By Natalie Holder-Winfield • April 01, 2014•Ms. JD, Ms. JD Weekly Roundup, Issues, Sexism, Sexual Harassment, and Other Forms of Discrimination, Features
In mediation, attorneys have a saying, “If neither party is pleased afterward—because neither party got everything it wanted and had to compromise—it meant that the mediation went well.” Sadly, the decisions in two military sexual assault cases last week, left everyone dissatisfied and I doubt that anyone would say that the proceedings went well.
The trial of Brig. Gen. Jeffery Sinclair, who admitted to adultery and was accused of sexual misconduct with a female subordinate, ended with him pleading to a lesser charge. Then two hours later, in a separate case, Joshua Tate, a former Naval Academy football player, was acquitted of sexually assaulting a female classmate at the Academy. Advocates for the accused believe that the system is broken because commanders, who are sometimes sexual perpetrators themselves, have the authority to decide whether to prosecute sexual harassment and assault cases. And, the attorneys and advocates of the accused believe that political pressure from Congress force the commanders to prosecute shaky cases. While advocates for the accused and the accusers have different opinions about why the military’s justice system is broken, they are arguing different sides of the same coin: the commanders are the root cause of how sexual assault cases are mishandled.
While Sen. Gillibrand and Sen. McCaskill have dueling ideas about the extent to which commanders should be involved in handling sexual assault cases, the reality is that military commanders will always, most likely, play a part in how military justice is administered. Rather than focusing on whether commanders are involved, here are four strategies to help prevent sexual abuse in the military:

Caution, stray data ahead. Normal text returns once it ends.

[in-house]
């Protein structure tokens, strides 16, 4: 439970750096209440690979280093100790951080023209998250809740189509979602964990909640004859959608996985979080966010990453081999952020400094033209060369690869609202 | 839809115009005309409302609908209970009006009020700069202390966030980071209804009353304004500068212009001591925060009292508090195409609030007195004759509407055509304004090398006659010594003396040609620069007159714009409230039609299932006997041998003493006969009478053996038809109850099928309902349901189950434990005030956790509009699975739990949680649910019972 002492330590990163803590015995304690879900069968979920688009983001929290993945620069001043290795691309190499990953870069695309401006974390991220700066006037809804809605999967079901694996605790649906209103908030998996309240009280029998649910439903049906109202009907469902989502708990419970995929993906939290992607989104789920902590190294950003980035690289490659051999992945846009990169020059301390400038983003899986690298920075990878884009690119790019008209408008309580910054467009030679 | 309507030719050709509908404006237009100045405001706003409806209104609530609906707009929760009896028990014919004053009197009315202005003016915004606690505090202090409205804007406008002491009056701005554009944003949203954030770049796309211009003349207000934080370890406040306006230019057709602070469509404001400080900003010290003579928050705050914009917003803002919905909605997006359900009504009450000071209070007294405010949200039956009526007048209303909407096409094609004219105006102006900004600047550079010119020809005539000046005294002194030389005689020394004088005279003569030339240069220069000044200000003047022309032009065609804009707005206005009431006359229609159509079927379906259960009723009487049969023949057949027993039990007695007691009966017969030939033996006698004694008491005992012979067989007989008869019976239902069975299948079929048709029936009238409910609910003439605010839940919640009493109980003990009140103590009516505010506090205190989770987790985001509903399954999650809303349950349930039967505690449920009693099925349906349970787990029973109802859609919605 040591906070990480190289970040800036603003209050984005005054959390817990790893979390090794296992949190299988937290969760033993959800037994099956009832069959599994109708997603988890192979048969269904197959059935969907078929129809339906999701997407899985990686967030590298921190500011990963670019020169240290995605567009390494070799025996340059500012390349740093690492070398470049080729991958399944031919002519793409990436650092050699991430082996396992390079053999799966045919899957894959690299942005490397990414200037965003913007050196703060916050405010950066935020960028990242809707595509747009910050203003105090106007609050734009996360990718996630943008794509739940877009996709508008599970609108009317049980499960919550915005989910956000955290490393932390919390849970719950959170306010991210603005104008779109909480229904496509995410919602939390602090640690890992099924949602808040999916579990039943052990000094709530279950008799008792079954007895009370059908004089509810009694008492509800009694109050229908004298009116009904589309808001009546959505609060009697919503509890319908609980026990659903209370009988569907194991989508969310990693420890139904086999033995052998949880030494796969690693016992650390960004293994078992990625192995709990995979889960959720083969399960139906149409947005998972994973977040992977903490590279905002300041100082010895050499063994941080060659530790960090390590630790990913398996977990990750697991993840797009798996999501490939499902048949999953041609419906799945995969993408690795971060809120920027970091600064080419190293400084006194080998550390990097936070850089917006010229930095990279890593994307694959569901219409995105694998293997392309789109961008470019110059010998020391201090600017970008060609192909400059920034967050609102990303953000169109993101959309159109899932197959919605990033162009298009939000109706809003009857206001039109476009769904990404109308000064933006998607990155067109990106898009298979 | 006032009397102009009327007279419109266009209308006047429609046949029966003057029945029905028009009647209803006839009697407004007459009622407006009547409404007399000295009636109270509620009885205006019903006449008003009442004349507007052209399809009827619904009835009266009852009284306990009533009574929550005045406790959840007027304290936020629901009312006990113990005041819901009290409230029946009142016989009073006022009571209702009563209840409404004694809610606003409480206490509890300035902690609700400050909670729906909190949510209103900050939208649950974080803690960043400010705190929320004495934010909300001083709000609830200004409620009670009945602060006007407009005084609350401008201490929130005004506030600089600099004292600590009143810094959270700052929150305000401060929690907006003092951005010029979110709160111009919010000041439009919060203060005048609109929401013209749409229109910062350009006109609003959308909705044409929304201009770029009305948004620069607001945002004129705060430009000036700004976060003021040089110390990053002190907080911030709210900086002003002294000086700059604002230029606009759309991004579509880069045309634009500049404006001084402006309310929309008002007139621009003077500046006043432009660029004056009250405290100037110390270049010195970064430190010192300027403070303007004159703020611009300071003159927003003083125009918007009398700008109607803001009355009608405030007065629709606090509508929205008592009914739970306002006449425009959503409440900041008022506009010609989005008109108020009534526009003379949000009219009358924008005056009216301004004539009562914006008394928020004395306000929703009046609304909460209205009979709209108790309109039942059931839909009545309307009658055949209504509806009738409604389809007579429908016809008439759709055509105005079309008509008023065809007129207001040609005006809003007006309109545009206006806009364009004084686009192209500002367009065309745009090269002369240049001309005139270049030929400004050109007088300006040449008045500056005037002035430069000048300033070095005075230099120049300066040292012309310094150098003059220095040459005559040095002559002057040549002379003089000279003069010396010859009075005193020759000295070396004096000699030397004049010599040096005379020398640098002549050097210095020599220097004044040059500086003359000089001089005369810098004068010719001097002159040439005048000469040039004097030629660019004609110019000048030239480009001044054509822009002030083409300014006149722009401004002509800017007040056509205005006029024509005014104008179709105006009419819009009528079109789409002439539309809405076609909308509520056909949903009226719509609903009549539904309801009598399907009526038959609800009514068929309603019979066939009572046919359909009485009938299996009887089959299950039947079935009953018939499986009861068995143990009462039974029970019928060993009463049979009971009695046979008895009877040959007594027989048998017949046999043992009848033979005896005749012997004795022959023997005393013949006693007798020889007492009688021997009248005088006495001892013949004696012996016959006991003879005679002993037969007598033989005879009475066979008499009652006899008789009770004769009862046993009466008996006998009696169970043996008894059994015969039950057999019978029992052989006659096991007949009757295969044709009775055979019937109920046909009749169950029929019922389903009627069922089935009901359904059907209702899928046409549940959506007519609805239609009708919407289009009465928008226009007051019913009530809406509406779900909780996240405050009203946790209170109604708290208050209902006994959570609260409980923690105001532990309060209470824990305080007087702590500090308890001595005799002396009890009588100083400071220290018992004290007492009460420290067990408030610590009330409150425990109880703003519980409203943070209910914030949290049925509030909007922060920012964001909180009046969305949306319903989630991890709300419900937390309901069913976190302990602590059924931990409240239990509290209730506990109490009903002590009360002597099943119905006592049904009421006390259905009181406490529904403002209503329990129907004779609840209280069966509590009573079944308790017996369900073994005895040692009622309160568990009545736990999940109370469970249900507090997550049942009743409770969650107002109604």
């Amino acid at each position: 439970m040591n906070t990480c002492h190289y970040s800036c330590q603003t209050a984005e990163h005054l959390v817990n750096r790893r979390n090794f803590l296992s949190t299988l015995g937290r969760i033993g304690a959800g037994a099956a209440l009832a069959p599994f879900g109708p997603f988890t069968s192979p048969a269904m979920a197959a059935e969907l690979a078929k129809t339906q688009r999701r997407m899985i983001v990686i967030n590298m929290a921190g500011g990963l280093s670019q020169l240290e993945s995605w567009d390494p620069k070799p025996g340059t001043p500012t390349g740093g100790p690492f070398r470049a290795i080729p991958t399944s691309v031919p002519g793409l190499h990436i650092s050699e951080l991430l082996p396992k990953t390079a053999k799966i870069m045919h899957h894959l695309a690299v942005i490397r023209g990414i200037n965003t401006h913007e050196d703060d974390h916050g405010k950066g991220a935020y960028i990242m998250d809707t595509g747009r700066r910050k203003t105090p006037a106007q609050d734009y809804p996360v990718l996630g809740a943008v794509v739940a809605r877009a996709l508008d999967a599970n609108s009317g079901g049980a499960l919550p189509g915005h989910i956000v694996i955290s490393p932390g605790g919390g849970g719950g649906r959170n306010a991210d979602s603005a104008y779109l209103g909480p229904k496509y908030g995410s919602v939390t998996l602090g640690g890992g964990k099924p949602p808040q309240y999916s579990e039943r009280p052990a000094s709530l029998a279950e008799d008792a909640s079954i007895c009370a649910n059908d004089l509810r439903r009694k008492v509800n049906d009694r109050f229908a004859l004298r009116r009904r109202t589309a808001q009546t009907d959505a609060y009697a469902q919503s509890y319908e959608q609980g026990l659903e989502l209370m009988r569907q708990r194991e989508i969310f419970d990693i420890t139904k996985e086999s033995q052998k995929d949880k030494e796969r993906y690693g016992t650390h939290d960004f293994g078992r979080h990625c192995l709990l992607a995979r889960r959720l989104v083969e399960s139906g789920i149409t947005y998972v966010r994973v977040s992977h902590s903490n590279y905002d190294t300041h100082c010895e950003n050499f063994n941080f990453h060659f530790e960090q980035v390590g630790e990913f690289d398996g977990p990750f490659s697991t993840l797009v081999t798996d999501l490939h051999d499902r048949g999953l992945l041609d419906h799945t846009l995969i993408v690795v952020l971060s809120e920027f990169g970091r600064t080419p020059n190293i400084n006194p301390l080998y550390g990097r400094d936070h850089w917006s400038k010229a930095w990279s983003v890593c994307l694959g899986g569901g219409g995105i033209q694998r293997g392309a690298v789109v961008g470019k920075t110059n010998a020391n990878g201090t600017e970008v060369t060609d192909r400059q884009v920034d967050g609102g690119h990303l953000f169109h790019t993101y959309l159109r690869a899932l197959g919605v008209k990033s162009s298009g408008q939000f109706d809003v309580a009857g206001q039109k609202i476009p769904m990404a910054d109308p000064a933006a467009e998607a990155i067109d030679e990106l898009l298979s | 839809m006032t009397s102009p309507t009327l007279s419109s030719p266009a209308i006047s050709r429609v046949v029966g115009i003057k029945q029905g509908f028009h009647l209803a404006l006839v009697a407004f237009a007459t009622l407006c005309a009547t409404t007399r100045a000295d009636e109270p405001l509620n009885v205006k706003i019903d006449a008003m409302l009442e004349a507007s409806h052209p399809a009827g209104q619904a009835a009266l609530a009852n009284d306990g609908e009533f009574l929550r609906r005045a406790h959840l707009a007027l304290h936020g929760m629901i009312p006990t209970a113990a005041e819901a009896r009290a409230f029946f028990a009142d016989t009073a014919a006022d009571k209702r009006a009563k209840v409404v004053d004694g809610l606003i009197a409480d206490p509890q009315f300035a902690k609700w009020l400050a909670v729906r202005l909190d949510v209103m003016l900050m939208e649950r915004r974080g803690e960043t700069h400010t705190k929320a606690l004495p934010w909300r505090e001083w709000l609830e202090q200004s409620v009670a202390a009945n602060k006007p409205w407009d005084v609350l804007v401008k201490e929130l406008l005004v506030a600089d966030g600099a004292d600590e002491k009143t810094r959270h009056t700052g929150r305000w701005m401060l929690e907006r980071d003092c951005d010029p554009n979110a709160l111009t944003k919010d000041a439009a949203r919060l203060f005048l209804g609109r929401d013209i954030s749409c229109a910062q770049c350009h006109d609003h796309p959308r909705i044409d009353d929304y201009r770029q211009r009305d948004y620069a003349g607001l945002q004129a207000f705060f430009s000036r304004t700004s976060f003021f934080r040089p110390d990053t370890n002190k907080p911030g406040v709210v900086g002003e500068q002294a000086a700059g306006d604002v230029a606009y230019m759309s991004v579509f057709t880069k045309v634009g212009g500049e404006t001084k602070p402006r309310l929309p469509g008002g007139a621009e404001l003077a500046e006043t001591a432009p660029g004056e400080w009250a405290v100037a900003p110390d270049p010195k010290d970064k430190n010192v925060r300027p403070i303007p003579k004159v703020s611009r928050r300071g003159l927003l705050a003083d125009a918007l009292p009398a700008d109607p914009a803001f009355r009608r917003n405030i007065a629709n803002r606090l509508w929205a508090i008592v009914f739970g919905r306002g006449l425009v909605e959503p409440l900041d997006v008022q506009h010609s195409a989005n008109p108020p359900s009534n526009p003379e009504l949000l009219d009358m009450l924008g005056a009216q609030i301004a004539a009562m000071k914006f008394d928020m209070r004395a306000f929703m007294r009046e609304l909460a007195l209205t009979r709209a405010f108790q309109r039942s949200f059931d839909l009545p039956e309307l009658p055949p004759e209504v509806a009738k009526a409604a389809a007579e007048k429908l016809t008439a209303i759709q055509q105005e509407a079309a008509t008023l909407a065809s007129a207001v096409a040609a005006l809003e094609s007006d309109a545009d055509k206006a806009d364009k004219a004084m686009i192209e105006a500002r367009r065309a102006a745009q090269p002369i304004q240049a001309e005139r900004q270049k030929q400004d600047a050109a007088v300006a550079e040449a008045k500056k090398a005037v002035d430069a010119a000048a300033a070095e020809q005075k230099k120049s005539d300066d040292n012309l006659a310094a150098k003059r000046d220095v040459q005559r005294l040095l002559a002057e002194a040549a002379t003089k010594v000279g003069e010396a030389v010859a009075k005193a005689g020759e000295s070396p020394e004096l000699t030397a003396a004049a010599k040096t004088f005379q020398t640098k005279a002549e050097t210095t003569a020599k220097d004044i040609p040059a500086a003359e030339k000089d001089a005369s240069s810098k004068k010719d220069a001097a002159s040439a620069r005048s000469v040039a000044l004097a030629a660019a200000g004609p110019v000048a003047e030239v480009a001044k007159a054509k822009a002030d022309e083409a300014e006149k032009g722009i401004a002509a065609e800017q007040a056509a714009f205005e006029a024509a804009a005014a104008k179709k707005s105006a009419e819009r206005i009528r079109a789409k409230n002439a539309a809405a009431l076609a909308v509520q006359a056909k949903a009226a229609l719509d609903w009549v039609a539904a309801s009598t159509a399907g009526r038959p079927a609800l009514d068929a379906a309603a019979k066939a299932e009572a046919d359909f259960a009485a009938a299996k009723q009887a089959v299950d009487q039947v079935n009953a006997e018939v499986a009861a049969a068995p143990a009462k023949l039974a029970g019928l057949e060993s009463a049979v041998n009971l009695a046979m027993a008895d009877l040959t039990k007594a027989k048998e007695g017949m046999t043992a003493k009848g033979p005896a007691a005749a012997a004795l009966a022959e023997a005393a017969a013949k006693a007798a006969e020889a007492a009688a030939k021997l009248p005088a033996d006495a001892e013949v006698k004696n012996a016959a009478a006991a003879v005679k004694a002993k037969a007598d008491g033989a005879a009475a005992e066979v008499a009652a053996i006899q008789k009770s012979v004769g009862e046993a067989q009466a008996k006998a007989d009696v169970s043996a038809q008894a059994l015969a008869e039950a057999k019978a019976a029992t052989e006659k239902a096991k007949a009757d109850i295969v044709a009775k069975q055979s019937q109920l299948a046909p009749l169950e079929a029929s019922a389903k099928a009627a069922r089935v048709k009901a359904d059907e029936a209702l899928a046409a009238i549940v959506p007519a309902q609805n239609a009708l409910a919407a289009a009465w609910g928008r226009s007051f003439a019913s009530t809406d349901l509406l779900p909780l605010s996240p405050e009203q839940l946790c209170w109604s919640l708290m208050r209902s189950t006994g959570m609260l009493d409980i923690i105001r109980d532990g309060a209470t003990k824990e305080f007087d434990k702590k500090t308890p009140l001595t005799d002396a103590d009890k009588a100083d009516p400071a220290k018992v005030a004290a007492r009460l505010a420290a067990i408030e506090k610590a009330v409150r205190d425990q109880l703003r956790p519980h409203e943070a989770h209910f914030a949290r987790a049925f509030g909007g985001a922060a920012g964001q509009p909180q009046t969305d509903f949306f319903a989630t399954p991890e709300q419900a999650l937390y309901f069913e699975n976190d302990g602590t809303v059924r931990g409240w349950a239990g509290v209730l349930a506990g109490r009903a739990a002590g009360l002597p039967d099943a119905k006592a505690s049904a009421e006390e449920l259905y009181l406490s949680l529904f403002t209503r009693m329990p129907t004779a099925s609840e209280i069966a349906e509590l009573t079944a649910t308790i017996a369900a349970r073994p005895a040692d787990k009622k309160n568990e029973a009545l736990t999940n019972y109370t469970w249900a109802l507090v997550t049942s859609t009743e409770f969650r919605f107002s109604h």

Creating a Sexual Complaint Office: This office would handle all of the military’s sexual assault and harassment complaints, investigations, charges, and cases. Victims could report sexual misconduct to this office if they fear retaliation from their commander. This office would also provide services to support the commanders, which gets to the second solution.
Coaching: Very few military commanders are experts on handling sexual assault complaints, however we expect them to become one when an accused comes forward. Professional coaching would give commanders legal and practical skills and advice for properly handling complaints. Commanders and other leaders within the military should have access to an expert, via the sexual complaint and investigation office, who could provide advice and be a sounding board for resolving and managing issues of sexual misconduct.
Training Taken Seriously: Members of the civilian and military world have had their share of poorly conducted sexual harassment training. It is the 21st century. Training today can be innovative, using simulated real world exercises and scenarios that challenge and equip trainees with the skills for handling sexual misconduct in the workplace. And, rather than hosting a training that is a once-a-year-pain-in-the-neck-to-complete snore, elements of sexual misconduct training should be embedded within the substantive military course training. For instance, the military’s leadership curriculum can easily incorporate aspects of sexual harassment prevention. Stemming sexual misconduct is what every good leader should do.
Give the Data a Name: I am a huge believer that that which gets measured gets done. While it has been widely reported that in 2002 there were 26,000 sexual assaults in the military, who were the commanders responsible for these cases? Each year, Congress provides the Pentagon with an annual report about sexual assault. If this data were aggregated by commander, this may create a different sense of urgency for commanders. After all, no commander wants to be the weakest link.